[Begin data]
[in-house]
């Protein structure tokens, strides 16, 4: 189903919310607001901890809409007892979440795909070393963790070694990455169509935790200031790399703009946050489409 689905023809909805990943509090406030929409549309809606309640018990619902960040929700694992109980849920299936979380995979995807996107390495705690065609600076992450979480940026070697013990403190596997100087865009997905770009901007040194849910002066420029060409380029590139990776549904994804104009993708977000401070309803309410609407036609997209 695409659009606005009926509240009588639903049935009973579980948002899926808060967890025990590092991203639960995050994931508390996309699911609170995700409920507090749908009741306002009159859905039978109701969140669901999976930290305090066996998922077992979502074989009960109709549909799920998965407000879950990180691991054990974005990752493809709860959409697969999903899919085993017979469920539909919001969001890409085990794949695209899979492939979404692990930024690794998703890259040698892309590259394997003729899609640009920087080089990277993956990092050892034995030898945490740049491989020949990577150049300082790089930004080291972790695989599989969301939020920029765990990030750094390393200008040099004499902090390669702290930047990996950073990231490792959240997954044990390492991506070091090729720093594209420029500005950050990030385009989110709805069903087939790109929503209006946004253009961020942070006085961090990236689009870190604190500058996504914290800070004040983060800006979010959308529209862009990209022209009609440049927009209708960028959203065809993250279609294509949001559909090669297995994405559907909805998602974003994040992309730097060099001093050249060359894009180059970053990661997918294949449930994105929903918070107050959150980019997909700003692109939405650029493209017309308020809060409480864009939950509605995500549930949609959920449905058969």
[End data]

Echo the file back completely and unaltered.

[in-house]
């Protein structure tokens, strides 16, 4: 189903919310607001901890809409007892979440795909070393963790070694990455169509935790200031790399703009946050489409 689905023809909805990943509090406030929409549309809606309640018990619902960040929700694992109980849920299936979380995979995807996107390495705690065609600076992450979480940026070697013990403190596997100087865009997905770009901007040194849910002066420029060409380029590139990776549904994804104009993708977000401070309803309410609407036609997209 695409659009606005009926509240009588639903049935009973579980948002899926808060967890025990590092991203639960995050994931508390996309699911609170995700409920507090749908009741306002009159859905039978109701969140669901999976930290305090066996998922077992979502074989009960109709549909799920998965407000879950990180691991054990974005990752493809709860959409697969999903899919085993017979469920539909919001969001890409085990794949695209899979492939979404692990930024690794998703890259040698892309590259394997003729899609640009920087080089990277993956990092050892034995030898945490740049491989020949990577150049300082790089930004080291972790695989599989969301939020920029765990990030750094390393200008040099004499902090390669702290930047990996950073990231490792959240997954044990390492991506070091090729720093594209420029500005950050990030385009989110709805069903087939790109929503209006946004253009961020942070006085961090990236689009870190604190500058996504914290800070004040983060800006979010959308529209862009990209022209009609440049927009209708960028959203065809993250279609294509949001559909090669297995994405559907909805998602974003994040992309730097060099001093050249060359894009180059970053990661997918294949449930994105929903918070107050959150980019997909700003692109939405650029493209017309308020809060409480864009939950509605995500549930949609959920449905058969």